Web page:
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  • News in Brief

    Mice and bats’ brains sync up as they interact with their own kind

    When animals are together, their brain activity aligns. These simpatico signals, described in bats and mice, bring scientists closer to understanding brains as they normally exist — enmeshed in complex social situations.

    Researchers know that neural synchrony emerges in people who are talking, taking a class together and even watching the same movie. But scientists tend to study human...

    06/20/2019 - 11:00 Neuroscience
  • News

    Female rats face sex bias too

    When researchers release a new finding about the brain, it’s often mice or rats who have run the mazes and taken the tests for science. People might wonder: Are rodents good substitutes for humans? Maybe for men, but what about women?

    That’s less likely, because most neuroscience experiments don’t use female rodents — a fact one scientist says comes from outdated ideas that should go...

    06/18/2019 - 08:00 Neuroscience
  • News

    Extra fingers, often seen as useless, can offer major dexterity advantages

    An extra finger can be incredibly handy. Two people born with six fingers per hand can tie their shoes, adroitly manage phones and play a complicated video game — all with a single hand, a study shows.

    These people’s superior dexterity, described June 3 in Nature Communications, suggests that instead of being seen as aberrations that ought to be surgically removed, extra fingers can...

    06/12/2019 - 07:00 Health, Neuroscience
  • News

    A new experiment didn’t find signs of dreaming in brain waves

    In a nighttime experiment called the Dream Catcher, people’s dreams slipped right through the net. Looking at only the brain wave activity of sleeping people, scientists weren’t able to reliably spot a dreaming brain.

    The details of that leaky net, described May 27 at bioRxiv.org, haven’t yet been reviewed by other scientists. And the results are bound to be heavily scrutinized, as they...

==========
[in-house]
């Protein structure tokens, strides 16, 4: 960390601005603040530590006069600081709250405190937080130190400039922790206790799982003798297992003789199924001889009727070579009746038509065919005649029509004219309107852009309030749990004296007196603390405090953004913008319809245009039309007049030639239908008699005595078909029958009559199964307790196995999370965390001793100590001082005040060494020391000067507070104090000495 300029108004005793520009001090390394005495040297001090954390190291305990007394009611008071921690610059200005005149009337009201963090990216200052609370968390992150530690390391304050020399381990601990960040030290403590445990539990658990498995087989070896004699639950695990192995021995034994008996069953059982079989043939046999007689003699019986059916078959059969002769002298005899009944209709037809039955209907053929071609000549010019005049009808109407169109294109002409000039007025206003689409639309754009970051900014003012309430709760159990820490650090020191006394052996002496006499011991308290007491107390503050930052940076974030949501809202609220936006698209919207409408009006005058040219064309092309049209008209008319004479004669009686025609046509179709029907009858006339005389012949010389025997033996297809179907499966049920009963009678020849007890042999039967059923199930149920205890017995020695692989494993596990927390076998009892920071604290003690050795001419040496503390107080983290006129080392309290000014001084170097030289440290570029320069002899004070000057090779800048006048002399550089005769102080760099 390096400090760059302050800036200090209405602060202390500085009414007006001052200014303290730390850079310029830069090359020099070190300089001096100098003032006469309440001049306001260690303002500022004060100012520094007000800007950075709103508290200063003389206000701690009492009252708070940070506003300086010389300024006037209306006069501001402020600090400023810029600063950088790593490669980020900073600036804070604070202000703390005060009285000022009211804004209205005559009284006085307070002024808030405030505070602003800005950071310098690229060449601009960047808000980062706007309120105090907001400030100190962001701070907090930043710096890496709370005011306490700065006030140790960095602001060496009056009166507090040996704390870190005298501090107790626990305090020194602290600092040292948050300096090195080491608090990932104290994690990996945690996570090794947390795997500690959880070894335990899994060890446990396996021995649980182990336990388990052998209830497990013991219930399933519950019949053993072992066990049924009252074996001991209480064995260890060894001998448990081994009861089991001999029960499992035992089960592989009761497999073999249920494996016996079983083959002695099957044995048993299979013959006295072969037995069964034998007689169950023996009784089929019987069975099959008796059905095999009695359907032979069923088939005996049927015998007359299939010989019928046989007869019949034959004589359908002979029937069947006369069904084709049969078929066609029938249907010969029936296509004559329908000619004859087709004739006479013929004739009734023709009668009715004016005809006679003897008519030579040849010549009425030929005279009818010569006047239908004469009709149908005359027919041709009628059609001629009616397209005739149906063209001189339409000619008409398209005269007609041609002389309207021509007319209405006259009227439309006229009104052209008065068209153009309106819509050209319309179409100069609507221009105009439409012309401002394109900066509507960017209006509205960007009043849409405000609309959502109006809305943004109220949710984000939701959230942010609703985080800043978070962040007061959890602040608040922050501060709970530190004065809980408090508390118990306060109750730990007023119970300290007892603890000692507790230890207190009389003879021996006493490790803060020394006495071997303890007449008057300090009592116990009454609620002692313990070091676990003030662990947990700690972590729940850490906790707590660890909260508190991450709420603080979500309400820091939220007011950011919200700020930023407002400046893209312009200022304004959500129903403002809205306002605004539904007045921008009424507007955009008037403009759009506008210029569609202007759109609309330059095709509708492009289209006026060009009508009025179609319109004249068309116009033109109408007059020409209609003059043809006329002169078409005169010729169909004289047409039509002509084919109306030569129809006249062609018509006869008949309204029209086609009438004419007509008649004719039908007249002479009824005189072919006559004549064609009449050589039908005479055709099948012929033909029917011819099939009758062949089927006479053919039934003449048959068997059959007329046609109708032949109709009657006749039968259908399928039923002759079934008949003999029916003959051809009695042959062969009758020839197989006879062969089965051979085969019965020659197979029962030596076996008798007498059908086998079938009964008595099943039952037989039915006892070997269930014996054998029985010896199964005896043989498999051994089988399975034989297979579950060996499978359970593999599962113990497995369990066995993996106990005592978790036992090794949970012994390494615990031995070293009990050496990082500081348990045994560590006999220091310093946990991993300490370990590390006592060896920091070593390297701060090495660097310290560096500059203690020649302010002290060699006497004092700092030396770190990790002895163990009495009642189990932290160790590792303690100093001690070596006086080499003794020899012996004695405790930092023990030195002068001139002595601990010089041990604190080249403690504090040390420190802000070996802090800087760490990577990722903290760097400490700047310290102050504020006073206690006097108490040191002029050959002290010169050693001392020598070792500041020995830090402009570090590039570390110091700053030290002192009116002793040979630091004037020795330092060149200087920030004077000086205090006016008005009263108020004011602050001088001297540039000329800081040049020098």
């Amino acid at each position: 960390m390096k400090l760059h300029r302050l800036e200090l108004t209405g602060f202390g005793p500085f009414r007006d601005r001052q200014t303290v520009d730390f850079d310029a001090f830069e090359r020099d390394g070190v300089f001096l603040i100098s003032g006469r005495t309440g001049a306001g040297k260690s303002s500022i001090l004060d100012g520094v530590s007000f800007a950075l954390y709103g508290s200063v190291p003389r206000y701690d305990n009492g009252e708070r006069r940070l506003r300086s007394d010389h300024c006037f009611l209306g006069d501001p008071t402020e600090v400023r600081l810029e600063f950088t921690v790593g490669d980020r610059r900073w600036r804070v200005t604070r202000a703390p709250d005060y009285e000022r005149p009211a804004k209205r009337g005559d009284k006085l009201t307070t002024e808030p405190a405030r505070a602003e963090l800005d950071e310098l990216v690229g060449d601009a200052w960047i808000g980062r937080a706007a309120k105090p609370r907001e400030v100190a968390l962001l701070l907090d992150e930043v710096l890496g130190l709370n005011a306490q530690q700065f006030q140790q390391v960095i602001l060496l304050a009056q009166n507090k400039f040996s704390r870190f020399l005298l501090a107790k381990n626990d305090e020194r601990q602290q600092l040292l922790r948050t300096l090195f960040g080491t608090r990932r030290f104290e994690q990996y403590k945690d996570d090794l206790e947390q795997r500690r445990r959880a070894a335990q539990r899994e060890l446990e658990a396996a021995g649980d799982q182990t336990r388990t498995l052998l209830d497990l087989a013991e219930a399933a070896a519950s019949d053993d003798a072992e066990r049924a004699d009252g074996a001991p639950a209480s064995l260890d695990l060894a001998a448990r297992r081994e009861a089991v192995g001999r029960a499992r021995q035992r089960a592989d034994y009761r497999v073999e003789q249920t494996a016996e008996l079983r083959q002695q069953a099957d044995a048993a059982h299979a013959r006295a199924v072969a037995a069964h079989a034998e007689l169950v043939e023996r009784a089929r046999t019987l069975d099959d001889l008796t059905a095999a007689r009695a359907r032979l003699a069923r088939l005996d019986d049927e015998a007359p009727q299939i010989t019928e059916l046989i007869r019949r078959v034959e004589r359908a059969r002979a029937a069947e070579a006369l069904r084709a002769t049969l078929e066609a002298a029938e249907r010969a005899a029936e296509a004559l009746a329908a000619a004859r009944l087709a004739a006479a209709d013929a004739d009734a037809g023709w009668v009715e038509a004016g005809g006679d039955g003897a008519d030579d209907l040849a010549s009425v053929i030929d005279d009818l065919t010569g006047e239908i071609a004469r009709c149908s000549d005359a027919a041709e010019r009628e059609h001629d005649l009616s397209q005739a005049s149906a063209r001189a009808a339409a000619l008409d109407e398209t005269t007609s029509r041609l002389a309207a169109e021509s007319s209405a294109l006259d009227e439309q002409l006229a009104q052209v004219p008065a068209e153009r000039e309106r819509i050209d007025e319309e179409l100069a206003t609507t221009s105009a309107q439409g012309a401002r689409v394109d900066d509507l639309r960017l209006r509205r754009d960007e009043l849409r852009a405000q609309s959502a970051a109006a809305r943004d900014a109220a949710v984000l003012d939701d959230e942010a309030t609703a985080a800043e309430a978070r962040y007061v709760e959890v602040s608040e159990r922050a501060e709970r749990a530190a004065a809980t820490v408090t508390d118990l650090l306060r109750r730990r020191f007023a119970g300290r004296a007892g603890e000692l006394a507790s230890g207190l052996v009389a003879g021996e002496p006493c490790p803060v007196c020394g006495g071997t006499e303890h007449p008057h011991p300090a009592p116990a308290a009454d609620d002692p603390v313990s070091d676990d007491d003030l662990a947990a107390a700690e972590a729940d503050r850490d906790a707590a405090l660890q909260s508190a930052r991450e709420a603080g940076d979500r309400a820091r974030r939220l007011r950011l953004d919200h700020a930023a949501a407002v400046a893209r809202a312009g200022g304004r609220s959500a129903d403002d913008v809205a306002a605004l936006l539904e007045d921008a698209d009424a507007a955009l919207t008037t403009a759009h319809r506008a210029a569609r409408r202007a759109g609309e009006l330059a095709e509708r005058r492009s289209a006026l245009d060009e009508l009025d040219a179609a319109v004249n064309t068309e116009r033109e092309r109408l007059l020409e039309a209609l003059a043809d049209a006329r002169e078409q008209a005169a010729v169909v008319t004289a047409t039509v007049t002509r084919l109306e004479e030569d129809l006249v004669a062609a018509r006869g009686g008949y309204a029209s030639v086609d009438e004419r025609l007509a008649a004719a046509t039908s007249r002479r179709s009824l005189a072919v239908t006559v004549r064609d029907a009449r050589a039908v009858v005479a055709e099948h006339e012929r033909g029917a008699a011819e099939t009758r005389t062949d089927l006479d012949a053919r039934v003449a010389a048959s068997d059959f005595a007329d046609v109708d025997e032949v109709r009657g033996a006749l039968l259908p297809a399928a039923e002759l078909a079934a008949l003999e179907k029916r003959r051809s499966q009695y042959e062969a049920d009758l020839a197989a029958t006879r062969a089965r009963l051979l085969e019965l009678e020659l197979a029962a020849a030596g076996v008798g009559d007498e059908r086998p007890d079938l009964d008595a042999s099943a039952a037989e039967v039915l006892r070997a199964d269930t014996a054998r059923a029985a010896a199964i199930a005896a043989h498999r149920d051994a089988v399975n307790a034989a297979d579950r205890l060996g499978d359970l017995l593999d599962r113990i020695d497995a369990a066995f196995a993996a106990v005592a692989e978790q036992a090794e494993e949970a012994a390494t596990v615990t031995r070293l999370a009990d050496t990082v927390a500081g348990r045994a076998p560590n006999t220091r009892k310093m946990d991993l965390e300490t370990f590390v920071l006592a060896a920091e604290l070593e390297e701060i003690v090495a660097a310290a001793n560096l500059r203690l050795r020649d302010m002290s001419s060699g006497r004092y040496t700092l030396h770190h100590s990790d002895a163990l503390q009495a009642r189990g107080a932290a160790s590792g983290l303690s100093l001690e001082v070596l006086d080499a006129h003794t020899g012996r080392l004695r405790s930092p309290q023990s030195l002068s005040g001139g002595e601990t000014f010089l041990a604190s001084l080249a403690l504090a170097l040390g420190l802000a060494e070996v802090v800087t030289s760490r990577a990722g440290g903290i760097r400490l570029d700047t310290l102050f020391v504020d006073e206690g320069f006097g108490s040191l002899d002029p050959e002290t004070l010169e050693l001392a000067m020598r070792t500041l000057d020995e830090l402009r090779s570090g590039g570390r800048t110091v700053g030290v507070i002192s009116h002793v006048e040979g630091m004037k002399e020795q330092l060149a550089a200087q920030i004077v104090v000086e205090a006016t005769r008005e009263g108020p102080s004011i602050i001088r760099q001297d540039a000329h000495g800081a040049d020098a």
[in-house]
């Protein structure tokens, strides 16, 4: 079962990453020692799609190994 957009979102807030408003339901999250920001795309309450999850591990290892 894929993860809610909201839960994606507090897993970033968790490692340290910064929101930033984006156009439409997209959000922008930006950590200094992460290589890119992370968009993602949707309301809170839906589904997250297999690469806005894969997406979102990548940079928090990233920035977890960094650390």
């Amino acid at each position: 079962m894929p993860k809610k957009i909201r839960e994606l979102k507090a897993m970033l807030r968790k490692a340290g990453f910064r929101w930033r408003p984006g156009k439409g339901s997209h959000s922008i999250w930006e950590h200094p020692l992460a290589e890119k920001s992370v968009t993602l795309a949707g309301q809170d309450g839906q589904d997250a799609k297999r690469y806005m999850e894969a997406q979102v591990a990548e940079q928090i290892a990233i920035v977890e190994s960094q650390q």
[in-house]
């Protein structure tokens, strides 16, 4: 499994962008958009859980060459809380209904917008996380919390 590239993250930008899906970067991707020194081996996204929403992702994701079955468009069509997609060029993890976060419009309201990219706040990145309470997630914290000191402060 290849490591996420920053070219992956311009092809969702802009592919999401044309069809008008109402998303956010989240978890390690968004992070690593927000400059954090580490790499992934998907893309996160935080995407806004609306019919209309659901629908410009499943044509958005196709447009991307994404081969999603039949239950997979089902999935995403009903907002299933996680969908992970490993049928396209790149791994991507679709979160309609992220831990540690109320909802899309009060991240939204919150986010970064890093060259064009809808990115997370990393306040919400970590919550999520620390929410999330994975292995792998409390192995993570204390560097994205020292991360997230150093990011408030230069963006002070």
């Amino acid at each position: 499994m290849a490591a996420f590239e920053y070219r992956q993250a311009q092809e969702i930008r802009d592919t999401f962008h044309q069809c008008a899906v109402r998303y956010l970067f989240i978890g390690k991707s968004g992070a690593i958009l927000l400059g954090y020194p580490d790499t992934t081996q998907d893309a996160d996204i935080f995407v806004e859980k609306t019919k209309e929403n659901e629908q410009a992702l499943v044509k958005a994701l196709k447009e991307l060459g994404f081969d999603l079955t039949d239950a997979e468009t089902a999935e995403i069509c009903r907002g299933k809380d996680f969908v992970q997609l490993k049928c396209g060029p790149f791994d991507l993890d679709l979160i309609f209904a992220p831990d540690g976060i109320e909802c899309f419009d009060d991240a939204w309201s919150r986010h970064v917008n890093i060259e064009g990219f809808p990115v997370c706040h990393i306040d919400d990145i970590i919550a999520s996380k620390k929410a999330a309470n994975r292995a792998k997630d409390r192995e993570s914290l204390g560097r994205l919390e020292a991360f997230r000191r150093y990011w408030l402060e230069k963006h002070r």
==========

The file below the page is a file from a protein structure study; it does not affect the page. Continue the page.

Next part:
06/04/2019 - 07:00 Neuroscience
  • News

    Being bilingual is great. But it may not boost some brain functions

    Advantages of speaking a second language are obvious: easier logistics when traveling, wider access to great literature and, of course, more people to talk with. Some studies have also pointed to the idea that polyglots have stronger executive functioning skills, brain abilities such as switching between tasks and ignoring distractions.

    But a large study of bilingual children in the U.S...

    05/24/2019 - 07:00 Health, Neuroscience
  • Soapbox

    A cognitive neuroscientist warns that the U.S. justice system harms teen brains

    A teenager’s brain does not magically mature into its reasoned, adult form the night before his or her 18th birthday. Instead, aspects of brain development stretch into a person’s 20s — a protracted fine-tuning with serious implications for young people caught in the U.S. justice system, argues cognitive neuroscientist B.J. Casey of Yale University.

    In the May 22 Neuron, Casey describes...

    05/22/2019 - 11:00 Health, Neuroscience, Science & Society
  • News

    A new AI acquired humanlike ‘number sense’ on its own

    Artificial intelligence can share our natural ability to make numeric snap judgments.

    Researchers observed this knack for numbers in a computer model composed of virtual brain cells, or neurons, called an artificial neural network. After being trained merely to identify objects in images — a common task for AI — the network developed virtual neurons that respond to specific quantities....

    05/13/2019 - 07:00 Artificial Intelligence, Neuroscience
  • News

    An AI used art to control monkeys’ brain cells

    New artwork created by artificial intelligence does weird things to the primate brain.

    When shown to macaques, AI-generated images purposefully caused nerve cells in the monkeys’ brains to fire more than pictures of real-world objects. The AI could also design patterns that activated specific neurons while suppressing others, researchers report in the May 3 Science.

    This...

    05/02/2019 - 14:00 Artificial Intelligence, Neuroscience
  • News

    A mysterious dementia that mimics Alzheimer’s gets named LATE

    A newly described dementia strikes people in their last decades of life. The disease, aptly named LATE, comes with symptoms that resemble Alzheimer’s disease, but is thought to be caused by something completely different.

    An international team of scientists and clinicians describe the disease and officially christen it LATE, which stands for the more technical description, “limbic-...

    04/30/2019 - 12:00 Health, Neuroscience
  • News

    A neural implant can translate brain activity into sentences

    To communicate, people unable to talk often rely on small eye movements to spell out words, a painstakingly slow process. Now, using signals picked up by a brain implant, scientists have pulled entire sentences from the brain.

    Some of these reconstructed words, spoken aloud by a virtual vocal cord, are a little garbled. But overall, the sentences are understandable, researchers from the...

    04/24/2019 - 13:00 Health, Neuroscience